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The Unicorn ? Careem Raises Another $150 Million To Breach $1 Billion Valuation Mark

 

Careem, the regional ride-hailing app, has closed out a $500 million fundraising round after a final total infusion of $150 million led by Saudi billionaire Prince Alwaleed bin Talal and the financial services arm of Daimler AG, the German luxury-car giant.

This latest infusion is part of a Series E round, of which $350 million was announced by the Uber rival in December last year.

DCM Ventures and New York-based Coatue Management LLC were also participants in this round, the ride-hailing company said.

According to reports, this round of fundraising firmly places the transportation startup in the Unicorn talk—Techcrunch reported Mudassir Sheikha, co-founder and CEO, confirming that Careem’s valuation is now over $1 billion.

With the investment, Alwaleed’s investment vehicle, Kingdom Holding Co., will get a seat on the Careem board.

It was in December last year that careem first announced this Series E round, raising $350 million from investors including Japan’s Rakuten Inc. and Saudi Telecom Co. At that time, Sheikha had said that he would consider taking the company public sometime in 2019.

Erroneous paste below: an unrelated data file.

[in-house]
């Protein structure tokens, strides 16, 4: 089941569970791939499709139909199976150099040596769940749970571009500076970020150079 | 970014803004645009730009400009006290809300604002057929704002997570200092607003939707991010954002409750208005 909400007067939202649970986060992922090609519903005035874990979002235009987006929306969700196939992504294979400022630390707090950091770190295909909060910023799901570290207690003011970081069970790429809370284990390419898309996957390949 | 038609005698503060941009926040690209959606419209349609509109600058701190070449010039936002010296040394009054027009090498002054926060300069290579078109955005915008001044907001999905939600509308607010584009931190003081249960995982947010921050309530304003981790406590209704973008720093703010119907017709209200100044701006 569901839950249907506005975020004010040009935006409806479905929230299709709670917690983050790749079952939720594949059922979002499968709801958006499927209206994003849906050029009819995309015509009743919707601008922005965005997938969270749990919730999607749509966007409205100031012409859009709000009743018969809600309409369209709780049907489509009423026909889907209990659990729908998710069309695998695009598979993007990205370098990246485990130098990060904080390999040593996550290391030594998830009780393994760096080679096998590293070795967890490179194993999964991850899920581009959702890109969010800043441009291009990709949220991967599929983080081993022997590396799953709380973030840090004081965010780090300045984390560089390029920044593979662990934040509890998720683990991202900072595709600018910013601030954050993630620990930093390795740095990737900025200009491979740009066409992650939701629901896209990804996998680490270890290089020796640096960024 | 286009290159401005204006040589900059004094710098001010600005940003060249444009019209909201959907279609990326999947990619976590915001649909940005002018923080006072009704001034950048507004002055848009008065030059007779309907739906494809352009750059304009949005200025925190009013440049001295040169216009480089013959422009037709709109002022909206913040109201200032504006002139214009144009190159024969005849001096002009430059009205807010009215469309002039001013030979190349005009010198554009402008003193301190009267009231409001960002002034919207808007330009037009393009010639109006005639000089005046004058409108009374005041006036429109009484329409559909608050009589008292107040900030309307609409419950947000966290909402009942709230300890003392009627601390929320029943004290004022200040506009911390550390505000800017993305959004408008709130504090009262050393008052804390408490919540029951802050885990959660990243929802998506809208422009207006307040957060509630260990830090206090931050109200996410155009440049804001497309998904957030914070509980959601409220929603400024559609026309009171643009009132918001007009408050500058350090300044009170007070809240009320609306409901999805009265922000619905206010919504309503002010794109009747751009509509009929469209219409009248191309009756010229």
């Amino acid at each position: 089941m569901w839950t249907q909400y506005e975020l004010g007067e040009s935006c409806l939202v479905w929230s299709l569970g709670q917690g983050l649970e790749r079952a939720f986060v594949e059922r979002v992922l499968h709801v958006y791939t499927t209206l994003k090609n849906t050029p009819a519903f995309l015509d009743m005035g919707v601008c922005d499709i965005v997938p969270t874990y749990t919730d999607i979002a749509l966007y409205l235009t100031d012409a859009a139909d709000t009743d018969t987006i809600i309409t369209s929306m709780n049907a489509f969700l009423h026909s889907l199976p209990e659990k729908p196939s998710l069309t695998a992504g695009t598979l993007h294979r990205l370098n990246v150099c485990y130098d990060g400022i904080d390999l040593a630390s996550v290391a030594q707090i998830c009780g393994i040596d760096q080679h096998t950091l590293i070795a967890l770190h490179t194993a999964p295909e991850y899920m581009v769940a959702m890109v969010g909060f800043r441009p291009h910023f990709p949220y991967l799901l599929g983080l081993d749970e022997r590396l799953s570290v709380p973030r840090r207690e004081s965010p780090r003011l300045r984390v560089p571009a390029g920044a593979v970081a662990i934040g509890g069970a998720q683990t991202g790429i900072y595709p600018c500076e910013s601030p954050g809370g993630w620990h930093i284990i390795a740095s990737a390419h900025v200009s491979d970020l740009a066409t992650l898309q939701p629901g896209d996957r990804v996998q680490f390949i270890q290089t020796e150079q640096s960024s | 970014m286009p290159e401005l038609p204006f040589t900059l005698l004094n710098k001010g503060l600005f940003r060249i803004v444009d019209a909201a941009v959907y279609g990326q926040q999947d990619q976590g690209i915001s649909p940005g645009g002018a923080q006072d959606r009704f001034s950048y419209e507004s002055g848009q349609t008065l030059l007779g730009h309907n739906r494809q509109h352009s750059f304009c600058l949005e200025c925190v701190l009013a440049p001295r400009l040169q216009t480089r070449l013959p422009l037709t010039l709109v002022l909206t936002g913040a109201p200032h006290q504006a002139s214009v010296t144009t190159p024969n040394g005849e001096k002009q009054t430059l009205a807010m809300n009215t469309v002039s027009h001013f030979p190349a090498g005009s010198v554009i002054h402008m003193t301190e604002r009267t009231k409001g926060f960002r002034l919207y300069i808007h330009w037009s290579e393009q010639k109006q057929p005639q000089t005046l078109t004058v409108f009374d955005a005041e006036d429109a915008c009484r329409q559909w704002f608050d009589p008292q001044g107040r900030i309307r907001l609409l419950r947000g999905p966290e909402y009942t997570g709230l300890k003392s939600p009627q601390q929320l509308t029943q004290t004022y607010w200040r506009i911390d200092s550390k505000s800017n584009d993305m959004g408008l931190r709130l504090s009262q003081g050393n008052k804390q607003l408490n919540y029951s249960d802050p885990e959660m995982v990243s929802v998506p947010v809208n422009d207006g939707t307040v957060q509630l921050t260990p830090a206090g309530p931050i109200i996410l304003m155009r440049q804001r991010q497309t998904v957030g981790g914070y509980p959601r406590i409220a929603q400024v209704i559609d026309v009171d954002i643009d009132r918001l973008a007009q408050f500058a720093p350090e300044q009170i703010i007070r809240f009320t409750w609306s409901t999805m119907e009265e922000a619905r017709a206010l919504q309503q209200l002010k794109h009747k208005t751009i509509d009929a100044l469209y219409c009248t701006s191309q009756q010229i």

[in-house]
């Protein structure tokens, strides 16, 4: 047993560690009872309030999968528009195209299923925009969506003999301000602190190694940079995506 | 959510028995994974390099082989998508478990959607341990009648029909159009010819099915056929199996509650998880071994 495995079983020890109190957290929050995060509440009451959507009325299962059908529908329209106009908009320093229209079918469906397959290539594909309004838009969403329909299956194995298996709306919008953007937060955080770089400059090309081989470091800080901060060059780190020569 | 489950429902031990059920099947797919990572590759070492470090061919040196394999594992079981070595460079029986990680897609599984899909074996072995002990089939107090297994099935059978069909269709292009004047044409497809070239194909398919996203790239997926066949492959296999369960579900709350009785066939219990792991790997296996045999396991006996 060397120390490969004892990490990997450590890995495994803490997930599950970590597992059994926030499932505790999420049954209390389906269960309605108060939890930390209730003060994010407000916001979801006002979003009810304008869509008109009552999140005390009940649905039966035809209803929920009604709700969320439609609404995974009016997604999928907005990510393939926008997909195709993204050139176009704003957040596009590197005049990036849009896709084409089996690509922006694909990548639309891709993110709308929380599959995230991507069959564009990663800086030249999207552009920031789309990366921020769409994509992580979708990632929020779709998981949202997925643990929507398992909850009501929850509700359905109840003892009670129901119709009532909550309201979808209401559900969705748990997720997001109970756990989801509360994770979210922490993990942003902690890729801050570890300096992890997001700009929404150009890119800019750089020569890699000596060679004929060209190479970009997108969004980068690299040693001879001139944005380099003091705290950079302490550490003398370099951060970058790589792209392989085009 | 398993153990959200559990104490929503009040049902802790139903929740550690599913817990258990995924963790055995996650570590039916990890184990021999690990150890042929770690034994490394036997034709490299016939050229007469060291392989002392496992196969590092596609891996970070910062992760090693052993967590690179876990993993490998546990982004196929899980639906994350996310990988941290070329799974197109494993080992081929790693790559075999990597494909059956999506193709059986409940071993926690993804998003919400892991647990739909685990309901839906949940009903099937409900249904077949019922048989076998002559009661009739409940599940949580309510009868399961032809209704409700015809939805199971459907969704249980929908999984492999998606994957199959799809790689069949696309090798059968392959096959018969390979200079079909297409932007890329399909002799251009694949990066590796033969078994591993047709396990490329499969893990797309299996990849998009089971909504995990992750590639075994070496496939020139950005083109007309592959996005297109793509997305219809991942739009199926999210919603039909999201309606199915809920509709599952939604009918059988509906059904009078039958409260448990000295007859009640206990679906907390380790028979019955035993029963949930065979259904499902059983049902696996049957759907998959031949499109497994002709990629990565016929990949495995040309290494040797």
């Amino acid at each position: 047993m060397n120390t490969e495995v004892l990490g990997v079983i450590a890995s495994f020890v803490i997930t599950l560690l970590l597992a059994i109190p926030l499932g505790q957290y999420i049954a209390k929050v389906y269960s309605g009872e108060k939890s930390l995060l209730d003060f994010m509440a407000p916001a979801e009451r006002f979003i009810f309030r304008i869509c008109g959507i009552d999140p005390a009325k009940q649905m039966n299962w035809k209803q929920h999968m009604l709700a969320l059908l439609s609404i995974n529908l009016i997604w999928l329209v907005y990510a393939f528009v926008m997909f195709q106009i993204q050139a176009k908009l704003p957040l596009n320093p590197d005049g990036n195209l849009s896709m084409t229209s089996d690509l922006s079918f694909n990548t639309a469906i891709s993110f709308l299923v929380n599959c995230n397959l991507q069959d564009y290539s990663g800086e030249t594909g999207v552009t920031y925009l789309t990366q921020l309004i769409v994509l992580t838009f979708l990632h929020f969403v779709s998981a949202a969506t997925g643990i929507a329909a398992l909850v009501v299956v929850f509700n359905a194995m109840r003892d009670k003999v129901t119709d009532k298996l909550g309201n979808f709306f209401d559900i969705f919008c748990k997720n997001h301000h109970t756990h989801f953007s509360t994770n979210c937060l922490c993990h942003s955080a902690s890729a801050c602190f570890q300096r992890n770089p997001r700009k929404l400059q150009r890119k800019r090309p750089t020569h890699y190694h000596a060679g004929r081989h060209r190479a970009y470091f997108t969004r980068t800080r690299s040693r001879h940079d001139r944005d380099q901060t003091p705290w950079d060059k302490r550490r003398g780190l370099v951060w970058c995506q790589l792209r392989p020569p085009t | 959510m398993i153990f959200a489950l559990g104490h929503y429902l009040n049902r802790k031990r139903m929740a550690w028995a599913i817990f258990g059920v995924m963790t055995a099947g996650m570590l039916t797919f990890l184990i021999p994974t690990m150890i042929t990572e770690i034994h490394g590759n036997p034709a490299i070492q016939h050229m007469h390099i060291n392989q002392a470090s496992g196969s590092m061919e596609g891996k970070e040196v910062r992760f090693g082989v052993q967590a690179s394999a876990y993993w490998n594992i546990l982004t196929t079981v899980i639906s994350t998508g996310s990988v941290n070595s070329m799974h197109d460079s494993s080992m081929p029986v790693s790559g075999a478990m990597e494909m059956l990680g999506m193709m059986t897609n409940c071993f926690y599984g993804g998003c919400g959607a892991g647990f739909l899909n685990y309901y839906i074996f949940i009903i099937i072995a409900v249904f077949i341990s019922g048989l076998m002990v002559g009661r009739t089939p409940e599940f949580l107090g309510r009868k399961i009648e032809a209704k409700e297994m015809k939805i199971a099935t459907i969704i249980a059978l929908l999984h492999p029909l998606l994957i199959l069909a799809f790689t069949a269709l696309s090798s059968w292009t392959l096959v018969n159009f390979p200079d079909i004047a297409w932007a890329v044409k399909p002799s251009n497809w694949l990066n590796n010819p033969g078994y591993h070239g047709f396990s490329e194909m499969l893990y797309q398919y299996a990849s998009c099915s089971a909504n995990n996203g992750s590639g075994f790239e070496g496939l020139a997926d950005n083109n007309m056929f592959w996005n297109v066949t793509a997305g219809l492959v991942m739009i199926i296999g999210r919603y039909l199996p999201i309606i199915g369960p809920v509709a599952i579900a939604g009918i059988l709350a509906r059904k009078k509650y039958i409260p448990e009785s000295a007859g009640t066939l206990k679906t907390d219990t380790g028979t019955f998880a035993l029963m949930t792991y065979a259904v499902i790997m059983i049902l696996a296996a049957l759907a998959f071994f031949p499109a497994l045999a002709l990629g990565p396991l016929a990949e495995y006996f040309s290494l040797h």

Before this Series E round, Careem had raised a total of $72 million.

This infusion is an interesting bet by Saudi-based Kingdom Holding, which also backs another Uber rival in US-based startup Lyft and also invested in Twitter and Snap, the firm behind photo-sharing app Snapchat, before they went public.

In a way, it is also Saudi Arabia backing two different horses in the same race—Uber raised $3.5 billion from Saudi Arabia’s Public Investment Fund, the kingdom’s chief investment fund, last year.

This is not the first bet in the ride-hailing space for Daimler however.

The German automaker has previously acquired Hailo in the UK, Taxibeat in Greece and MyTaxi in Germany.

Klaus Entenmann, CEO at Daimler Financial Services AG, said that with its investment in Careem, the automaker was taking another step towards becoming a leading provider of mobility services.

“Careem has quickly leapt to the leadership of ridesharing within the MENA regions by delivering rapid innovation and customer growth, and it is spearheading new ways to transport people from point A to point B.”

Launched in 2012 by Sheikha and fellow McKinsey Co alumni Magnus Olsson, Careem has a fleet of more than 250,000 drivers as of date. It also claims to have more than six million users registered through its mobile app.

Careem’s operations have grown to 80 cities since it started operations five years ago. It competes across the MENA region with Uber and other local ride-hailing apps.

Its largest markets are Cairo, Karachi, and Riyadh, while only last week it announced plans to start operations in Palestine.

 

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